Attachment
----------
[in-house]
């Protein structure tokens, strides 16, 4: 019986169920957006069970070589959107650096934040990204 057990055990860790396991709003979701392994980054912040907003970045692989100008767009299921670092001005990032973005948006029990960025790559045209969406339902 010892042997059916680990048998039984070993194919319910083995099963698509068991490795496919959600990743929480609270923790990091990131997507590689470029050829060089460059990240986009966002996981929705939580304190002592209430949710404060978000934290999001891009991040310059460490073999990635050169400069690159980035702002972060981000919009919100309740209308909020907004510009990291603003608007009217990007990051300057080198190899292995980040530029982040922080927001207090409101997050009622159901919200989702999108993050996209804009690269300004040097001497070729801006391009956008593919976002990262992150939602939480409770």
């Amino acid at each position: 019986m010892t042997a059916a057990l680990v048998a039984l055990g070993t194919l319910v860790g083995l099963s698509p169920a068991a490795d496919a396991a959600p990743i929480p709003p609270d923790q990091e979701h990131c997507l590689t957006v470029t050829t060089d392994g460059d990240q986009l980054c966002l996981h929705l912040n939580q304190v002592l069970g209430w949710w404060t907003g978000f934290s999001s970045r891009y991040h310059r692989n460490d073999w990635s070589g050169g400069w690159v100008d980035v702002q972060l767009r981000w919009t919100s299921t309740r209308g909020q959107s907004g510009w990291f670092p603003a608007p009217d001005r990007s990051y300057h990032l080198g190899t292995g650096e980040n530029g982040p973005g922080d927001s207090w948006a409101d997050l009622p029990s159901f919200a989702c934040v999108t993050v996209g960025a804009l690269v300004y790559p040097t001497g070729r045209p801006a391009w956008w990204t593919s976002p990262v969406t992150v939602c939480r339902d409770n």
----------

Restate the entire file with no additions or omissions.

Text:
[in-house]
């Protein structure tokens, strides 16, 4: 019986169920957006069970070589959107650096934040990204 057990055990860790396991709003979701392994980054912040907003970045692989100008767009299921670092001005990032973005948006029990960025790559045209969406339902 010892042997059916680990048998039984070993194919319910083995099963698509068991490795496919959600990743929480609270923790990091990131997507590689470029050829060089460059990240986009966002996981929705939580304190002592209430949710404060978000934290999001891009991040310059460490073999990635050169400069690159980035702002972060981000919009919100309740209308909020907004510009990291603003608007009217990007990051300057080198190899292995980040530029982040922080927001207090409101997050009622159901919200989702999108993050996209804009690269300004040097001497070729801006391009956008593919976002990262992150939602939480409770």
């Amino acid at each position: 019986m010892t042997a059916a057990l680990v048998a039984l055990g070993t194919l319910v860790g083995l099963s698509p169920a068991a490795d496919a396991a959600p990743i929480p709003p609270d923790q990091e979701h990131c997507l590689t957006v470029t050829t060089d392994g460059d990240q986009l980054c966002l996981h929705l912040n939580q304190v002592l069970g209430w949710w404060t907003g978000f934290s999001s970045r891009y991040h310059r692989n460490d073999w990635s070589g050169g400069w690159v100008d980035v702002q972060l767009r981000w919009t919100s299921t309740r209308g909020q959107s907004g510009w990291f670092p603003a608007p009217d001005r990007s990051y300057h990032l080198g190899t292995g650096e980040n530029g982040p973005g922080d927001s207090w948006a409101d997050l009622p029990s159901f919200a989702c934040v999108t993050v996209g960025a804009l690269v300004y790559p040097t001497g070729r045209p801006a391009w956008w990204t593919s976002p990262v969406t992150v939602c939480r339902d409770n």